18For, as I have often told you before and now tell you again even with tears, many live as enemies of the cross of Christ. 19Their destiny is destruction, their god is their stomach, and their glory is in their shame. Their mind is set on earthly things. (Philippians 3)

1. They live as enemies of the cross of Christ. Unlike Jesus who sufferred the shame and condemnation on the cross, they live in opulence. While they preach Christ, they live in rejection of the cross of Christ.
2. God’s destiny for them is their destruction.
3. Their god is their appetite.
4. They take pride in what they ought to be ashamed of.
5. Their focus is on earthly things. It’s all about health now, wealth now.

Paul tells us the true disciples of Jesus think differently and live differently.

20But our citizenship is in heaven. And we eagerly await a Savior from there, the Lord Jesus Christ, 21who, by the power that enables him to bring everything under his control, will transform our lowly bodies so that they will be like his glorious body.

1. In contrast to earthly concerns like health and wealth, our citizenship is in heaven.
2. Our hope is focused on the coming of Jesus our Lord who will bring all things in order.
3. Our bodies will enjoy the ultimate healing with our resurrection.

So what is our response to PG churches? Do we treat the leaders of CHC as people who have made a tragic but inadvertent mistake? What was Paul’s approach? I leave you whether to place CHC leaders as the type of people Paul was talking about.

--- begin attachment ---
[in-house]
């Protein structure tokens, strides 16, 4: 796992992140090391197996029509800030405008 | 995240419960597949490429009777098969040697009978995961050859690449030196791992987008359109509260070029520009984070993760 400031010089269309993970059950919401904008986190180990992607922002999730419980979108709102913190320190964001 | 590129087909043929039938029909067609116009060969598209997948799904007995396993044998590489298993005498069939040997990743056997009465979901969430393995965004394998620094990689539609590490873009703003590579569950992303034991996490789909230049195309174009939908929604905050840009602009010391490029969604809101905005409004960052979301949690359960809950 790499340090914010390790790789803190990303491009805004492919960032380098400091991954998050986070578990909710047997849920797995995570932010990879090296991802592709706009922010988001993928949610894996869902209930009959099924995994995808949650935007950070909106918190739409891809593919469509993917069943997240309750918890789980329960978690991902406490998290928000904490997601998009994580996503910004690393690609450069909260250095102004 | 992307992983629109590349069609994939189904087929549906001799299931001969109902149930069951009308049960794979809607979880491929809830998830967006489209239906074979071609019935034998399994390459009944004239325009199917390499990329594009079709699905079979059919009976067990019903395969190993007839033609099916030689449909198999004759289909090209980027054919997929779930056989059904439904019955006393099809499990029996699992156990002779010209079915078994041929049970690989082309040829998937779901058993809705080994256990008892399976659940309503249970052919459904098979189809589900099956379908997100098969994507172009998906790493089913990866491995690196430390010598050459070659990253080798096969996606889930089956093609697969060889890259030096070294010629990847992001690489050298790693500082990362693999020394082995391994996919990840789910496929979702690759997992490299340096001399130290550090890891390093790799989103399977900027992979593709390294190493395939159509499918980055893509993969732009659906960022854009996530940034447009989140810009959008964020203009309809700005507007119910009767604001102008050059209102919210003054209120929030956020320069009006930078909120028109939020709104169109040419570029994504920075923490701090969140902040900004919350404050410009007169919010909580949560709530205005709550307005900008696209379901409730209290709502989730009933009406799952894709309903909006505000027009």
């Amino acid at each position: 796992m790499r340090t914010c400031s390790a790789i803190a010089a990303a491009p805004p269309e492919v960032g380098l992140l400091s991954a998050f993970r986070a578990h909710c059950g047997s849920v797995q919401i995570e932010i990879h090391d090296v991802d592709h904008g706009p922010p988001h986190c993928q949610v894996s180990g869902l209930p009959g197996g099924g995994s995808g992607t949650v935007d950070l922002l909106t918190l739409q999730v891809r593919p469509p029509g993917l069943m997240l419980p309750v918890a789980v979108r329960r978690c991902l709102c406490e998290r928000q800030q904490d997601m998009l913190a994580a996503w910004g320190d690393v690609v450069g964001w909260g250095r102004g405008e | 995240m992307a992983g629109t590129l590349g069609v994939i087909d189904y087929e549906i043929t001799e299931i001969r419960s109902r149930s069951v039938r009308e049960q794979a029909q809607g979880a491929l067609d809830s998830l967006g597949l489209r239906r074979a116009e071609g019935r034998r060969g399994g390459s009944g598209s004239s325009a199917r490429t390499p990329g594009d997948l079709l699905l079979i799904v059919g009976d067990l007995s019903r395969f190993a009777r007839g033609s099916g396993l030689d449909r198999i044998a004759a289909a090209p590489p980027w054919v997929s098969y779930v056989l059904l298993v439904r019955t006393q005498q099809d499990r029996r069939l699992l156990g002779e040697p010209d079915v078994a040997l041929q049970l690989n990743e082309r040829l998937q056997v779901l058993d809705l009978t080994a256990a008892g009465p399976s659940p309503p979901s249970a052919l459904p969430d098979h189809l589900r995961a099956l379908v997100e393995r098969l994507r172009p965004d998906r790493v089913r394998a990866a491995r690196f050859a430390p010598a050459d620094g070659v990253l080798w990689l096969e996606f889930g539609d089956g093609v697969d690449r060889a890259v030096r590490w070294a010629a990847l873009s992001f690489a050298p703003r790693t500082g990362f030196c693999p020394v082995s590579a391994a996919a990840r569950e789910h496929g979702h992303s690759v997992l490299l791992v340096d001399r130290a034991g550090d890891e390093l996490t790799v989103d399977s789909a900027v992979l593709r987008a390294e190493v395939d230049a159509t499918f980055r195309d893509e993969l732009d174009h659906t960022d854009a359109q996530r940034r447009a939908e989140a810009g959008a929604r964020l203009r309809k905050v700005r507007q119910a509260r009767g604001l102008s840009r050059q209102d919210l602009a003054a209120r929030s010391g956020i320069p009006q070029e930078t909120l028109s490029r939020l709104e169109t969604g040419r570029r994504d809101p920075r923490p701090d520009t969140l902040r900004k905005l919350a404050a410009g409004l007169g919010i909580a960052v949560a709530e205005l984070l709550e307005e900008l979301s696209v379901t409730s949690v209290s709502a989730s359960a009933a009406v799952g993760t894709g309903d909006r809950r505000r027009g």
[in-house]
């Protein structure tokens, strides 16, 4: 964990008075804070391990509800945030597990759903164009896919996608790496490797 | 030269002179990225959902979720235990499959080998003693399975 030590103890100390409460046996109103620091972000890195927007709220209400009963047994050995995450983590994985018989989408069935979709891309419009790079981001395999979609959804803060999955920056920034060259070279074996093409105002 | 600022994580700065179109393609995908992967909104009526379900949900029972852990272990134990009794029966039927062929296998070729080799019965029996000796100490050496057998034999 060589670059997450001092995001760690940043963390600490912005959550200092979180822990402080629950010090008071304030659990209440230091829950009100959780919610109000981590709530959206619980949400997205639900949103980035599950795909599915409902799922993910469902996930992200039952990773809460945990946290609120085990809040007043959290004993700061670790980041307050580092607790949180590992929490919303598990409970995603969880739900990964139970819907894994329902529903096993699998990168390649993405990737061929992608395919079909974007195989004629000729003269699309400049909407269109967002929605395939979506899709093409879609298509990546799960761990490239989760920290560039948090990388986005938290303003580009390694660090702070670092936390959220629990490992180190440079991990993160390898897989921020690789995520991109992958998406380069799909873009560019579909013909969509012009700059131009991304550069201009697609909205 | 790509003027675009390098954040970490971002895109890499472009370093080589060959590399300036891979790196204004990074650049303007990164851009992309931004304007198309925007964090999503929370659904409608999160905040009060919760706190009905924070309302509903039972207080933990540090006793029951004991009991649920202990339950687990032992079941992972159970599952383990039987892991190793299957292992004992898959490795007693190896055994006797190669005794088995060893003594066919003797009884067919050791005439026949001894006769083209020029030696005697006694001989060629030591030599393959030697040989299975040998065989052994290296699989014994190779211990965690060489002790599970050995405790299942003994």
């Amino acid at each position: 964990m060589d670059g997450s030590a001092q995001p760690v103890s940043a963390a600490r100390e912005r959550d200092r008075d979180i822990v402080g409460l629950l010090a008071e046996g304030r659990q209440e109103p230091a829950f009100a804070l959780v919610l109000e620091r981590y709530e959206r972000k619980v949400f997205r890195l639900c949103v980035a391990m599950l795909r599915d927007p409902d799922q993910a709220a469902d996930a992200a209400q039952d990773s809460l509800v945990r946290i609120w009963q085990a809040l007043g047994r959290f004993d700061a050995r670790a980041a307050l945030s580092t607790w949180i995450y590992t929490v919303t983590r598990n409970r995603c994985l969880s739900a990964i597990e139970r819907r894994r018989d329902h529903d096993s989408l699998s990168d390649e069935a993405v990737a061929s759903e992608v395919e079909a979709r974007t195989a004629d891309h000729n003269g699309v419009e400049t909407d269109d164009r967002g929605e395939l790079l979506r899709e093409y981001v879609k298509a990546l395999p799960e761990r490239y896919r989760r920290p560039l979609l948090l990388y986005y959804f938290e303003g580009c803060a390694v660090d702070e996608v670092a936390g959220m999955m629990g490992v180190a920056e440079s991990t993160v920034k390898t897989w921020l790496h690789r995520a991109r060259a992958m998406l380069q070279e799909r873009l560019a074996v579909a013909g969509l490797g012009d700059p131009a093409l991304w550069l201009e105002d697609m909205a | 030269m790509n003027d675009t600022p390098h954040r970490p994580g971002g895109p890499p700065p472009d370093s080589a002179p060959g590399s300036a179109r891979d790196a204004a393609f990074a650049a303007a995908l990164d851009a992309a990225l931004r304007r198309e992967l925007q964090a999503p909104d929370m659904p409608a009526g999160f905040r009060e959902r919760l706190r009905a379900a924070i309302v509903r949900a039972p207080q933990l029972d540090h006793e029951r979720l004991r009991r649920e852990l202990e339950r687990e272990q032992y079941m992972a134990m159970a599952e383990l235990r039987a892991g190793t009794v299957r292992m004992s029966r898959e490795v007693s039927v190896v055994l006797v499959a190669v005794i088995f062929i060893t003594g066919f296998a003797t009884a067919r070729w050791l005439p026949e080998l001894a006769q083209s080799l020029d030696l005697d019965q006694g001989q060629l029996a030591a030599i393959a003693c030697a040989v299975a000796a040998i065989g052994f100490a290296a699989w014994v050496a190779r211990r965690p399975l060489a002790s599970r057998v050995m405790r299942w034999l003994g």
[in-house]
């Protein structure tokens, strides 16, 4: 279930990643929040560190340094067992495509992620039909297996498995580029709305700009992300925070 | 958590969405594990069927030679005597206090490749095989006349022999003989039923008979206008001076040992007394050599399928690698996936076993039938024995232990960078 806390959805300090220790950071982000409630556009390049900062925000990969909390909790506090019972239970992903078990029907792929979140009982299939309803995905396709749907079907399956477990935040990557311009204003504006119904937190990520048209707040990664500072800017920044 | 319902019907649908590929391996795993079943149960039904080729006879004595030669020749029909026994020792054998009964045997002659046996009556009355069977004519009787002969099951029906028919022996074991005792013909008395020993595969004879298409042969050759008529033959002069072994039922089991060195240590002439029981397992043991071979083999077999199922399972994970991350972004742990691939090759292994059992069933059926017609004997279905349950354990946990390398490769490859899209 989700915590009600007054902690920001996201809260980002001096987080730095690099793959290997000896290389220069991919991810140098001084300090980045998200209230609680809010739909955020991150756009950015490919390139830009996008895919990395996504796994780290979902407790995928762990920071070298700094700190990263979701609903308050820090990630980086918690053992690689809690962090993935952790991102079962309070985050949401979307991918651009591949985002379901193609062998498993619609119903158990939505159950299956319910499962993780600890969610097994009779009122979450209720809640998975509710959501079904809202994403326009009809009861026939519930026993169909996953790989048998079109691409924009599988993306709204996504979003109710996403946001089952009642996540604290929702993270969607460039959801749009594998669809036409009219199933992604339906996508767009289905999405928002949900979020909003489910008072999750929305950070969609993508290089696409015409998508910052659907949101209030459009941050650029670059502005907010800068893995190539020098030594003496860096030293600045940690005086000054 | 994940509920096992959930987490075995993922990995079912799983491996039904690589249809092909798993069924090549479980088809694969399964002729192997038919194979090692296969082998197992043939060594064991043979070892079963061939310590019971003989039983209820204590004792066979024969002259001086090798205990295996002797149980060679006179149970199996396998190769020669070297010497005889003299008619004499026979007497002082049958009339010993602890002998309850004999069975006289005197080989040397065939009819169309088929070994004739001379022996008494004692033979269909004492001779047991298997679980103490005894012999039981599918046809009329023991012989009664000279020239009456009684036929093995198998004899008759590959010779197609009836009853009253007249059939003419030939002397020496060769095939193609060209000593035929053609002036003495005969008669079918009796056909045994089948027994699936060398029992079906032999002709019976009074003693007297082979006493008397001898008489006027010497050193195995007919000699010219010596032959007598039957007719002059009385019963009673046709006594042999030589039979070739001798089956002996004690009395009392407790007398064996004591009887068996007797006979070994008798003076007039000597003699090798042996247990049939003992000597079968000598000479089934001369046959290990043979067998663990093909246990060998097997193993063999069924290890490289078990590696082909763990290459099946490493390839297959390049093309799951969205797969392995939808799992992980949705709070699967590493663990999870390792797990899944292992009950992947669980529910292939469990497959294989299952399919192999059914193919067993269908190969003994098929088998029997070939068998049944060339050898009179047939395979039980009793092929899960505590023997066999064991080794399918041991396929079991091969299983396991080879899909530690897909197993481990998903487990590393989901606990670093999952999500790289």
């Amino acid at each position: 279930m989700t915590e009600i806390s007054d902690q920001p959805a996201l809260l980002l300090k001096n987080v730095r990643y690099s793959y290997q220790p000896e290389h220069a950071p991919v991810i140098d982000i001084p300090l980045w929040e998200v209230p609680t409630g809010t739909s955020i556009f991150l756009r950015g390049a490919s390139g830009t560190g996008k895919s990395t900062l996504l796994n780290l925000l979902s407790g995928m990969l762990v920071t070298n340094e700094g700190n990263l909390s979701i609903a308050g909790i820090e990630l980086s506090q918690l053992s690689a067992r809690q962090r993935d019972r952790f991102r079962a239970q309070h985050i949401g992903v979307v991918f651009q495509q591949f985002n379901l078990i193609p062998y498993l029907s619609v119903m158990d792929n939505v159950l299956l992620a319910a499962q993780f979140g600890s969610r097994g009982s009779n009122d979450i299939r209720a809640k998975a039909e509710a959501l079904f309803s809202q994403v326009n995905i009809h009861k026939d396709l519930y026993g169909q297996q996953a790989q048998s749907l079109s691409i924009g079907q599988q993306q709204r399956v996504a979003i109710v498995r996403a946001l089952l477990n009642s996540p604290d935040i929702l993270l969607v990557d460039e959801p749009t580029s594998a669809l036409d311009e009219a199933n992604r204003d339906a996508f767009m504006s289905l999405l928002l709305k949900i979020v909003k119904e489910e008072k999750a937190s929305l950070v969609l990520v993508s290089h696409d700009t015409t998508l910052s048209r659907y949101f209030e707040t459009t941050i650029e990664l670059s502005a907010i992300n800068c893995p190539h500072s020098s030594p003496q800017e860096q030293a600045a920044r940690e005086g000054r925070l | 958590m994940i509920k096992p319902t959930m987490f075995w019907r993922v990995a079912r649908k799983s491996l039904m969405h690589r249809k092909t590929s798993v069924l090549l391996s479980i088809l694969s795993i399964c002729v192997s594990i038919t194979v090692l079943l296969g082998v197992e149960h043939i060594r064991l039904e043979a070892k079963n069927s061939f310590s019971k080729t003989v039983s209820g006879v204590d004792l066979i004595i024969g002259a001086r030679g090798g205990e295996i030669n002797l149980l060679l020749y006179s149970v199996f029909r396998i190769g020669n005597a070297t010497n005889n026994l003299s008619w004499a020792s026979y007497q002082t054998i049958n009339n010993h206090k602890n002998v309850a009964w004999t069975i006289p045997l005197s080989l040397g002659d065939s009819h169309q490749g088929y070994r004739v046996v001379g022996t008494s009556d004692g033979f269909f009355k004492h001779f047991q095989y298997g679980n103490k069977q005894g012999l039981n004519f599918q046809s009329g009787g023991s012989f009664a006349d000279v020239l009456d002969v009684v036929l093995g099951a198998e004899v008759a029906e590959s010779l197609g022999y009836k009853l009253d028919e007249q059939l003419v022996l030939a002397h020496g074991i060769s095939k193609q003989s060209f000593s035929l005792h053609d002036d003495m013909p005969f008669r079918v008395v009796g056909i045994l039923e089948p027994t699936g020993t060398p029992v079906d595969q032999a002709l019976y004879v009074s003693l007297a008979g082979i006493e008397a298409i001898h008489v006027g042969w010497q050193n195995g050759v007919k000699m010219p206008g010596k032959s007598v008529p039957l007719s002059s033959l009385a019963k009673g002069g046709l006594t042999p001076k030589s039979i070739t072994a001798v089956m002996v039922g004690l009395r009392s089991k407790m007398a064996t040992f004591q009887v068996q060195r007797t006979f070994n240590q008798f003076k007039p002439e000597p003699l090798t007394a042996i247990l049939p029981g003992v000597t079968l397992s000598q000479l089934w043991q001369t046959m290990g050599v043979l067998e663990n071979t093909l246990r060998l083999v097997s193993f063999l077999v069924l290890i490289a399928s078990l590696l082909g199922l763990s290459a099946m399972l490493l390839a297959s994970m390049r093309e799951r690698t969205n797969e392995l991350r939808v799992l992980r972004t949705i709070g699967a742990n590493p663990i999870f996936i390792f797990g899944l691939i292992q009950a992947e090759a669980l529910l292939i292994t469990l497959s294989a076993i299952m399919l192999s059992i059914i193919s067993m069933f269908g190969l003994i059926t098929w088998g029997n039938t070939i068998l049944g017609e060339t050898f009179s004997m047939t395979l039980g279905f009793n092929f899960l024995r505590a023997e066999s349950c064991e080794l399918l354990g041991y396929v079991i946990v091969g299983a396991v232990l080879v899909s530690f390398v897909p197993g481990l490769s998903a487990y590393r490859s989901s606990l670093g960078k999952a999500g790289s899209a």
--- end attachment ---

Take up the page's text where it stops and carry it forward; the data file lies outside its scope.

Second, there is the issue of financial accountability. Many decades back, an American televangelist and his wife (Jim and Tammy Bakker) were using the gospel to get money. They lived an opulent lifestyle. PG people justify such a lifestyle. I will not debate it here and just say that this life is not consistent with the call of Christ, and does not reflect true servanthood in the Gospel.

After the Jim and Tammy Bakker debacle, the Christians in America formed the Evangelical Council for Financial Accountablity (ECFA). Membership in the ECFA assures the people that their church or organization is complying with very rigorous standards beyond what the law requires.

It is my hope that out of this debacle, Christians in Singapore will organize our own financial accountability body and not let the name of Christ suffer the shame that results from the actions of CHC.